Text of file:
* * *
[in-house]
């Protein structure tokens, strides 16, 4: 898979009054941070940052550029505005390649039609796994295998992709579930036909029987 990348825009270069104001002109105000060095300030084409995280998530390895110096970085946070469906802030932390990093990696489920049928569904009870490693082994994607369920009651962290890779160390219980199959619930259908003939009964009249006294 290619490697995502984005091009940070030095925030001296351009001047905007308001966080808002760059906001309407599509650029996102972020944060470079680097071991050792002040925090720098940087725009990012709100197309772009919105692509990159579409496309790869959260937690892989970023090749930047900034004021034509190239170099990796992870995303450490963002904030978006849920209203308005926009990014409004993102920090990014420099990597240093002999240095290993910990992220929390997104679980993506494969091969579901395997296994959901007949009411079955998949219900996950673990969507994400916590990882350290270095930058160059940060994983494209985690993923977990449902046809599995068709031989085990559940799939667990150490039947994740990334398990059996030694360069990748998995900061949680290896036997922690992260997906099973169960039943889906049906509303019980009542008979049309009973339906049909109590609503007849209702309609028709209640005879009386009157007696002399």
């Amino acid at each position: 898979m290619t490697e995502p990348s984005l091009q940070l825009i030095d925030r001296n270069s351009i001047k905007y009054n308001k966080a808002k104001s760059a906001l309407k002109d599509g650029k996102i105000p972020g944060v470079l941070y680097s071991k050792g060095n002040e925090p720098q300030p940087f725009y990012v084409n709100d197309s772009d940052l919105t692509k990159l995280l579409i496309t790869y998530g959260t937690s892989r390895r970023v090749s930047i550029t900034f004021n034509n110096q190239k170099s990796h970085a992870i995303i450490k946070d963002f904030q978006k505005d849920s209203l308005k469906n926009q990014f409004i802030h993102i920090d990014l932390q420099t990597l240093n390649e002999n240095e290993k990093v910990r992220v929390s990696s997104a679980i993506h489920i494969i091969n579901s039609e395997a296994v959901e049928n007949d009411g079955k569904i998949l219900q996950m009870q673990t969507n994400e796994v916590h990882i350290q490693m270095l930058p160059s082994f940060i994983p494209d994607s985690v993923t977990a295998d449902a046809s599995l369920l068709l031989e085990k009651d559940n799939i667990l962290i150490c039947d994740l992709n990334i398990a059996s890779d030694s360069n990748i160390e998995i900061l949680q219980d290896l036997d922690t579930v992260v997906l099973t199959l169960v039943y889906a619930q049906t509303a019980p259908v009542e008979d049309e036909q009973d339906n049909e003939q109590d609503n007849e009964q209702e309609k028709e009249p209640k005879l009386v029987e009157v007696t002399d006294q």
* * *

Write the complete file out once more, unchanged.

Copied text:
[in-house]
């Protein structure tokens, strides 16, 4: 898979009054941070940052550029505005390649039609796994295998992709579930036909029987 990348825009270069104001002109105000060095300030084409995280998530390895110096970085946070469906802030932390990093990696489920049928569904009870490693082994994607369920009651962290890779160390219980199959619930259908003939009964009249006294 290619490697995502984005091009940070030095925030001296351009001047905007308001966080808002760059906001309407599509650029996102972020944060470079680097071991050792002040925090720098940087725009990012709100197309772009919105692509990159579409496309790869959260937690892989970023090749930047900034004021034509190239170099990796992870995303450490963002904030978006849920209203308005926009990014409004993102920090990014420099990597240093002999240095290993910990992220929390997104679980993506494969091969579901395997296994959901007949009411079955998949219900996950673990969507994400916590990882350290270095930058160059940060994983494209985690993923977990449902046809599995068709031989085990559940799939667990150490039947994740990334398990059996030694360069990748998995900061949680290896036997922690992260997906099973169960039943889906049906509303019980009542008979049309009973339906049909109590609503007849209702309609028709209640005879009386009157007696002399």
């Amino acid at each position: 898979m290619t490697e995502p990348s984005l091009q940070l825009i030095d925030r001296n270069s351009i001047k905007y009054n308001k966080a808002k104001s760059a906001l309407k002109d599509g650029k996102i105000p972020g944060v470079l941070y680097s071991k050792g060095n002040e925090p720098q300030p940087f725009y990012v084409n709100d197309s772009d940052l919105t692509k990159l995280l579409i496309t790869y998530g959260t937690s892989r390895r970023v090749s930047i550029t900034f004021n034509n110096q190239k170099s990796h970085a992870i995303i450490k946070d963002f904030q978006k505005d849920s209203l308005k469906n926009q990014f409004i802030h993102i920090d990014l932390q420099t990597l240093n390649e002999n240095e290993k990093v910990r992220v929390s990696s997104a679980i993506h489920i494969i091969n579901s039609e395997a296994v959901e049928n007949d009411g079955k569904i998949l219900q996950m009870q673990t969507n994400e796994v916590h990882i350290q490693m270095l930058p160059s082994f940060i994983p494209d994607s985690v993923t977990a295998d449902a046809s599995l369920l068709l031989e085990k009651d559940n799939i667990l962290i150490c039947d994740l992709n990334i398990a059996s890779d030694s360069n990748i160390e998995i900061l949680q219980d290896l036997d922690t579930v992260v997906l099973t199959l169960v039943y889906a619930q049906t509303a019980p259908v009542e008979d049309e036909q009973d339906n049909e003939q109590d609503n007849e009964q209702e309609k028709e009249p209640k005879l009386v029987e009157v007696t002399d006294q």